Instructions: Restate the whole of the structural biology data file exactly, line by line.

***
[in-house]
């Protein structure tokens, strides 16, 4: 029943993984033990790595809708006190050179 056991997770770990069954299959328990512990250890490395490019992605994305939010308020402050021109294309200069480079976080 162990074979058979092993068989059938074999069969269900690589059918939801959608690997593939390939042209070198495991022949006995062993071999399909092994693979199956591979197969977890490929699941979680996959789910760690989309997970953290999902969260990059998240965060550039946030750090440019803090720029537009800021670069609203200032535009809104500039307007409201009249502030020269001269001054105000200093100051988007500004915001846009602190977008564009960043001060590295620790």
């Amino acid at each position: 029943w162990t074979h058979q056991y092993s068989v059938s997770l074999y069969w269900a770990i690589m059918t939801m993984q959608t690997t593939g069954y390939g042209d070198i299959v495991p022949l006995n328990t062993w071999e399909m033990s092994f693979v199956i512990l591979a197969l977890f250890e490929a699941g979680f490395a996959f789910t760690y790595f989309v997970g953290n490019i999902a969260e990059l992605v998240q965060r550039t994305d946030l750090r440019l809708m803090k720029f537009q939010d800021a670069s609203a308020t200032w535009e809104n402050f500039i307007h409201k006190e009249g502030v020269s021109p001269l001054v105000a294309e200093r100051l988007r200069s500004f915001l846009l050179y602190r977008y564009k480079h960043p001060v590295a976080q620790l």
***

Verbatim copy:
[in-house]
């Protein structure tokens, strides 16, 4: 029943993984033990790595809708006190050179 056991997770770990069954299959328990512990250890490395490019992605994305939010308020402050021109294309200069480079976080 162990074979058979092993068989059938074999069969269900690589059918939801959608690997593939390939042209070198495991022949006995062993071999399909092994693979199956591979197969977890490929699941979680996959789910760690989309997970953290999902969260990059998240965060550039946030750090440019803090720029537009800021670069609203200032535009809104500039307007409201009249502030020269001269001054105000200093100051988007500004915001846009602190977008564009960043001060590295620790």
């Amino acid at each position: 029943w162990t074979h058979q056991y092993s068989v059938s997770l074999y069969w269900a770990i690589m059918t939801m993984q959608t690997t593939g069954y390939g042209d070198i299959v495991p022949l006995n328990t062993w071999e399909m033990s092994f693979v199956i512990l591979a197969l977890f250890e490929a699941g979680f490395a996959f789910t760690y790595f989309v997970g953290n490019i999902a969260e990059l992605v998240q965060r550039t994305d946030l750090r440019l809708m803090k720029f537009q939010d800021a670069s609203a308020t200032w535009e809104n402050f500039i307007h409201k006190e009249g502030v020269s021109p001269l001054v105000a294309e200093r100051l988007r200069s500004f915001l846009l050179y602190r977008y564009k480079h960043p001060v590295a976080q620790l």